Static Mesh from Blender

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Note This is a WIP document, so please feel free to contribute to it. Discussion on the Unreal Forum.



Overview

Blender 2.7x has a built-in FBX import/export addon which can be used to export models to UE4.

You can download the latest version here, but keep in mind this tutorial is based on the FBX addon included in Blender 2.70.

Background about the FBX export pipeline can be found in the official documentation at: https://docs.unrealengine.com/latest/INT/Engine/Content/FBX/StaticMeshes/index.html


In a twitch session broadcast on 3 May 2014 (http://www.twitch.tv/unrealengine/c/4174458) Lead Engine Programmer Matt Kuhlenschmidt stated that due to the need for better FBX workflow from Blender to Unreal Engine, Epic was working with the developers of the Blender FBX Export plugin to improve the already good quality.

He requested that Epic needed examples from the community of Blender models which were known to be broken when exported as FBX.


Modeling Objects

You can use any modeling technique such as Nurbs, Bezier, modifiers, etc. When you export, Blender will convert your object(s) to a mesh type. However, is recommended that you convert it inside Blender to unwrap its UVs appropriately.


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Multiple Objects

Considering the nature of how the FBX exporter manages pivot points (see "Pivot Points"), working on several objects in one .blend file can cause clutter. If you are working on several objects in the same .blend file, you can store each object in a separate layer, so that they can each be placed at the center of the scene without making a mess.

See "Exporting" and "Exporting Batch" sections for more information on how to export many objects.


Texturing

Base UVs

You only need to use one UV channel for Base Color, Roughness, Normals, and other Material related properties.

You can create your own UV map using the Mark Seams tool (Ctrl + E) and the Unwrap tool (U key), or you can make use of the automatic unwrapping functions such as Lightmap Pack or Smart UV Project. Keep in mind that the latter two will not always result in nice looking seams, which is most noticeable on organic objects.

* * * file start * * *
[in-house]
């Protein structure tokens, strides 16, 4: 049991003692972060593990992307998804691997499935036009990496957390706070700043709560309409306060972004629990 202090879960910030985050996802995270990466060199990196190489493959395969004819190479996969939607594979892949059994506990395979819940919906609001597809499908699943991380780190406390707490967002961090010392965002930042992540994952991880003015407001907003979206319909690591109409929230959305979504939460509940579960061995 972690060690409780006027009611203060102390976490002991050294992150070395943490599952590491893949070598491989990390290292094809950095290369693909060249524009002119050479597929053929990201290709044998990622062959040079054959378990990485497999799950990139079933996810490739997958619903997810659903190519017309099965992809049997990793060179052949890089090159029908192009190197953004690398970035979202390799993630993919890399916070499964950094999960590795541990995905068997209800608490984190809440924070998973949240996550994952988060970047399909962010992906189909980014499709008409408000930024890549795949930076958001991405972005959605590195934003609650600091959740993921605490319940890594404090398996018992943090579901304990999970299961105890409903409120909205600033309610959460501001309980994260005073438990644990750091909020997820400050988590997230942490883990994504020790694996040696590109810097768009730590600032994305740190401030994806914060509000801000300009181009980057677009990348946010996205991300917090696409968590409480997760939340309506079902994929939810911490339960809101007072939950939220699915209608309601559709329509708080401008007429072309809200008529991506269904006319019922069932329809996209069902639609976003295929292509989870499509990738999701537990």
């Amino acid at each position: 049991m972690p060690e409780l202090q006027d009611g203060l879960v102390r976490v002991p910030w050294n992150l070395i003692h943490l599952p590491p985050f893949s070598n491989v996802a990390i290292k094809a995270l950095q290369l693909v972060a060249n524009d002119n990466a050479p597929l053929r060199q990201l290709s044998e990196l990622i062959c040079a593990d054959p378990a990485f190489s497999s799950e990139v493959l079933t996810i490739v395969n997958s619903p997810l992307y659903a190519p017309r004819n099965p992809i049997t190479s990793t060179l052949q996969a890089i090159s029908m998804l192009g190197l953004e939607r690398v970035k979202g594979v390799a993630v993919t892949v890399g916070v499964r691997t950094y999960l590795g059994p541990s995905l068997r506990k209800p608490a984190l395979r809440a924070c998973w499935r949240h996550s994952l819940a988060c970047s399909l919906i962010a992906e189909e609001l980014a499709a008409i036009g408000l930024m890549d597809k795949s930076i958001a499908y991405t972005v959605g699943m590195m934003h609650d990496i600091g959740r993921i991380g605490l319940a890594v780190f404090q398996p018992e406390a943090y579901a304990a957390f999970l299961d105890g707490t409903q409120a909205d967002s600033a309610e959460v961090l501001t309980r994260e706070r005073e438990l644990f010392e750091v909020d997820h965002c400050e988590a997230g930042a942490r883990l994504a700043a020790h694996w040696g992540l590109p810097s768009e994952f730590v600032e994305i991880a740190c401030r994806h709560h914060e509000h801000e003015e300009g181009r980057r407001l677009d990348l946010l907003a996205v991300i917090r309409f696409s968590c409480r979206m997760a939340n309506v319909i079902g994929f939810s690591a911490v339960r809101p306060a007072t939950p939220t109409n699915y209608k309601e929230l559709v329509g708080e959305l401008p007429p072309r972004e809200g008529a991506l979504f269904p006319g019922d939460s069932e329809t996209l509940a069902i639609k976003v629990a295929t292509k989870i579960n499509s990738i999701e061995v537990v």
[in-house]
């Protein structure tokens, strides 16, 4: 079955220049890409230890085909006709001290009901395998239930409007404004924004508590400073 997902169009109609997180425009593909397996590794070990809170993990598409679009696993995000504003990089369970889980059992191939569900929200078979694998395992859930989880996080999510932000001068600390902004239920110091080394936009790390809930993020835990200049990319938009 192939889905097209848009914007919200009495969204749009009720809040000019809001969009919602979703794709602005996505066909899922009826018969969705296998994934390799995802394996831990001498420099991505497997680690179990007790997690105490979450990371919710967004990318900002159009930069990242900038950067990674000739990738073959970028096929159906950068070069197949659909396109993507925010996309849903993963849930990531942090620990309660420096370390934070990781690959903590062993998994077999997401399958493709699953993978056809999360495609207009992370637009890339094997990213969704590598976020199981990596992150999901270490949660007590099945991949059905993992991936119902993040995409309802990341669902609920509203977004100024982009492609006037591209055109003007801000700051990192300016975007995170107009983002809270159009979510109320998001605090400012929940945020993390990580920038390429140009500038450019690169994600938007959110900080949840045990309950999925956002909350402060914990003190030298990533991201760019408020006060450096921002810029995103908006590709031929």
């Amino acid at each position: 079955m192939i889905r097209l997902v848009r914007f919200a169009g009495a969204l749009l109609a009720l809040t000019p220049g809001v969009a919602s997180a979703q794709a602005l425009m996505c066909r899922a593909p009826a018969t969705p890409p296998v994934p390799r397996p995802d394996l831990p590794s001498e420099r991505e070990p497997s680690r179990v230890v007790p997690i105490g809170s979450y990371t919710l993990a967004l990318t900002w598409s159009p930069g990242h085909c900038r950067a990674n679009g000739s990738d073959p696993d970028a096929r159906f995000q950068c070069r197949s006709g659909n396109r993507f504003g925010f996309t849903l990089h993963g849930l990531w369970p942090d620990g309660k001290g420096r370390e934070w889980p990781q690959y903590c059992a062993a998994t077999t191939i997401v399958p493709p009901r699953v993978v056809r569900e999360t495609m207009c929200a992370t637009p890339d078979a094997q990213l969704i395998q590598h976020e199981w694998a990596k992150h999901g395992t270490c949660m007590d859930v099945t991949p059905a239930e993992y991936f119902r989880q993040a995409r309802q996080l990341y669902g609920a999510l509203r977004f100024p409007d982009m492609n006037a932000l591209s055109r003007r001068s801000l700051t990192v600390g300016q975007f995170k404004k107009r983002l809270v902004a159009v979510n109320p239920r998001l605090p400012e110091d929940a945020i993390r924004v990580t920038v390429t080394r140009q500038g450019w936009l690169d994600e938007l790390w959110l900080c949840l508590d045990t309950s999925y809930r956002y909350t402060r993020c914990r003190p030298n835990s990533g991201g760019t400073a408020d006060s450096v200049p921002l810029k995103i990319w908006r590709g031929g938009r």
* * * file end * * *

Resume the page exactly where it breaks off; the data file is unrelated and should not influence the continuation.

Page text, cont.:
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The UV areas for all faces contained in your final FBX file should not overlap, i.e. not possess the same areas.

Lightmass UVs

For Lightmass to work with your static mesh, the mesh needs a set of UV coordinates that can be used to create the lightmap.

  • Create a second UV channel to store the lightmap.
  • I recommend unwrapping the UVs for the lightmap in Blender since the automatic UV mapper inside UE4 is too slow in some cases or doesn't work at all.
  • Keep in mind that UV maps can't contain overlapping areas.


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Note In some cases, it's a good idea to apply a Triangulate Modifier in Blender, and Apply Scale (Ctrl + A > Scale) to the object before you unwrap it. This may resolve some issues in the automatic UV unwrapping methods (such as Smart UV Project).


Pivot Points

The FBX import/export plugin will (in most cases) place the Pivot Point of your exported objects at the origin of the world, which is at the coordinates (0, 0, 0), rather than using the Pivot Point of the objects in Blender.

This means that your objects must be positioned in such a way so that their Pivot Point is at the origin of the world, and will not be changed through exporting.


To ensure that your object is properly aligned to the World's origin (0, 0, 0), use Alt + G to clear its location.


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Materials

It's better to create your materials inside UE4 instead of importing them from Blender. This will give you more control of the asset organization in your Unreal project folder. However, if your static mesh has multiple parts that will have different materials applied to them, you must assign different placeholder materials in Blender before exporting to FBX. UE4 will divide the static mesh into different elements based on the materials assigned in Blender. These will appear in UE4 as Element 0, Element 1, etc. and cannot be renamed or re-ordered. UE4 will create these elements regardless of whether or not the "Import materials" option is enabled in the FBX importer.